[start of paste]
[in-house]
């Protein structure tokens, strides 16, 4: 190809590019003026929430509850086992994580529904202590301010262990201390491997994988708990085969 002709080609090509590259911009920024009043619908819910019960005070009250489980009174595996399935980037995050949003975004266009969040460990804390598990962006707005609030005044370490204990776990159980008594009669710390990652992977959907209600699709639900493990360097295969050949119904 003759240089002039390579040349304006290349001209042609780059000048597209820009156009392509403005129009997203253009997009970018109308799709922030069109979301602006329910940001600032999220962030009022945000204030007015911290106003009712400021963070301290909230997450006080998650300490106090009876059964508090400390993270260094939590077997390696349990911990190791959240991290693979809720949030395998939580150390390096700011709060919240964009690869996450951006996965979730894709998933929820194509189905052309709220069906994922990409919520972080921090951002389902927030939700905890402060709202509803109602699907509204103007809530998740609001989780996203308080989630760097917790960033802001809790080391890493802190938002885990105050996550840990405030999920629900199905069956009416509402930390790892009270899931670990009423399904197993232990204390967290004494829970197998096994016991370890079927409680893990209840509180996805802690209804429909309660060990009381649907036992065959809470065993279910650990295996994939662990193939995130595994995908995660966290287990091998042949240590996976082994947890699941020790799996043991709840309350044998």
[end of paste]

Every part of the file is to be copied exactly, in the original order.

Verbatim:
[in-house]
């Protein structure tokens, strides 16, 4: 190809590019003026929430509850086992994580529904202590301010262990201390491997994988708990085969 002709080609090509590259911009920024009043619908819910019960005070009250489980009174595996399935980037995050949003975004266009969040460990804390598990962006707005609030005044370490204990776990159980008594009669710390990652992977959907209600699709639900493990360097295969050949119904 003759240089002039390579040349304006290349001209042609780059000048597209820009156009392509403005129009997203253009997009970018109308799709922030069109979301602006329910940001600032999220962030009022945000204030007015911290106003009712400021963070301290909230997450006080998650300490106090009876059964508090400390993270260094939590077997390696349990911990190791959240991290693979809720949030395998939580150390390096700011709060919240964009690869996450951006996965979730894709998933929820194509189905052309709220069906994922990409919520972080921090951002389902927030939700905890402060709202509803109602699907509204103007809530998740609001989780996203308080989630760097917790960033802001809790080391890493802190938002885990105050996550840990405030999920629900199905069956009416509402930390790892009270899931670990009423399904197993232990204390967290004494829970197998096994016991370890079927409680893990209840509180996805802690209804429909309660060990009381649907036992065959809470065993279910650990295996994939662990193939995130595994995908995660966290287990091998042949240590996976082994947890699941020790799996043991709840309350044998």